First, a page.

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House Passes Medicare Bill, President Bush Repeats Veto Threat

CNBC.com
Friday, 12 Jan 2007 | 2:24 PM ET

President Bush renewed his veto threat today as the House of Representatives passed legislation that would require the government to negotiate drug prices for Medicare patients.

The bill, the latest in the "first 100-hours" agenda that helped Democrats win control of Congress in last year's elections, would instruct the government to negotiate with drug companies to get lower prices on behalf of Medicare beneficiaries enrolled in the program through private plans.

Democrats said it would save money for the government health care program for the elderly and disabled, but Republican opponents and the White House said it would limit the availability of drugs while achieving no cost savings. They argued that competition among private insurers is working to drive down drug prices. The bill now goes to the Senate.

Republicans countered that the drug benefit, which kicked in on Jan. 1, 2006, has cost less than anticipated, and the large majority of seniors and disabled who use the program are satisfied.

"With all that's right with the program, it seems unwise and unkind to jeopardize its success," said Rep. Michael Burgess, R-Texas.

Bush contends that competition is already reducing prices for seniors and creating an environment that encourages the development of new drugs.

"Government interference impedes competition, limits access to lifesaving drugs, reduces convenience for beneficiaries and ultimately increases costs to taxpayers, beneficiaries and all American citizens alike," the administration said in a written statement Thursday.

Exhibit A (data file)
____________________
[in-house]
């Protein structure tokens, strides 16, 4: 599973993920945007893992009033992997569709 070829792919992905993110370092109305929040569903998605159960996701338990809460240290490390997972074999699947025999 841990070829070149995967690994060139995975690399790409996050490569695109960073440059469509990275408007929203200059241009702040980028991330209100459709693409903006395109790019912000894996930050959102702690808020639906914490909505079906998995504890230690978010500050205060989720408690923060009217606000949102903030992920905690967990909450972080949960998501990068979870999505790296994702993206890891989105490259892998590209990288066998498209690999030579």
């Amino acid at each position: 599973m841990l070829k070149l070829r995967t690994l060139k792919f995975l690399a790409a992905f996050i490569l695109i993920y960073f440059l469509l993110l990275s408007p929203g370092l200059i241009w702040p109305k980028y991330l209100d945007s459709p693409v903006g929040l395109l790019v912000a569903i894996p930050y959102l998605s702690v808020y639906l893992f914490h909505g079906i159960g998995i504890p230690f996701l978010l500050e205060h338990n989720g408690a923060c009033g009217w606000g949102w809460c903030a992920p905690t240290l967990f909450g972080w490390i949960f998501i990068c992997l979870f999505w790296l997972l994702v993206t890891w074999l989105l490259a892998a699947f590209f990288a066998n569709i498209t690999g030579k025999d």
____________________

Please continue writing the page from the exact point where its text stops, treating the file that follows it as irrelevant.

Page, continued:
White House press secretary Tony Snow said actuaries at both the Congressional Budget Office and the Department of Health and Human Services say the bill will have little or no effect on federal spending and provide no substantial savings to the government.

"If this bill is presented to the president, he will veto it," Snow said.

Presidents have vetoed 1,485 bills during the nation's history. Congress overrode only 106 of them, according to the Congressional Research Service.

Such overrides require that two-thirds of those present in each chamber vote to override the president's veto.

Currently, private drug plans negotiate how much they'll pay for the medicine their customers take. Those plans get a federal subsidy, plus consumers pay for a portion of the medicine.

Dingell said the government can do better than individual insurance companies in getting discounts.

"The president and his Republicans allies have argued that this bill would do nothing. Then why, I must ask, would he bother to veto it?" said Dingell, chairman of the House Energy and Commerce Committee.

Democrats have said that savings produced by the negotiations would be used to reduce a coverage gap that is common in many plans. Reducing the gap, known as the doughnut hole, would lower those beneficiaries' out-of-pocket costs.

But Republicans counter that there wouldn't be any savings. Also, the nonpartisan Congressional Budget Office said the legislation was unlikely to result in savings to taxpayers.

The program cost about $30 billion in its first year. Insurance companies offer competing coverage plans, and seniors may enroll in the one they like best. The administration announced on Wednesday that 23.5 million seniors had enrolled in stand-alone plans as of Jan. 1.

While a majority of seniors are expressing satisfaction with the program, surveys also indicate that they overwhelmingly want the government to have the power to negotiate drug prices.

A survey of seniors for the Kaiser Family Foundation showed that about 81% of seniors want to let the government use its buying power to negotiate drug prices, including 67% who said they strongly favor such negotiations.

The issue is expected to have a tougher time in the Senate. However, Sen. Max Baucus, D-Mont., gave supporters of the measure a lift on Thursday when he said the total prohibition on government negotiations for Medicare beneficiaries should be eliminated.

"I do not buy the argument that the sky will fall on the prescription drug market if we remove this clause," said Baucus, chairman of the Senate Finance Committee, which has jurisdiction over Medicare.

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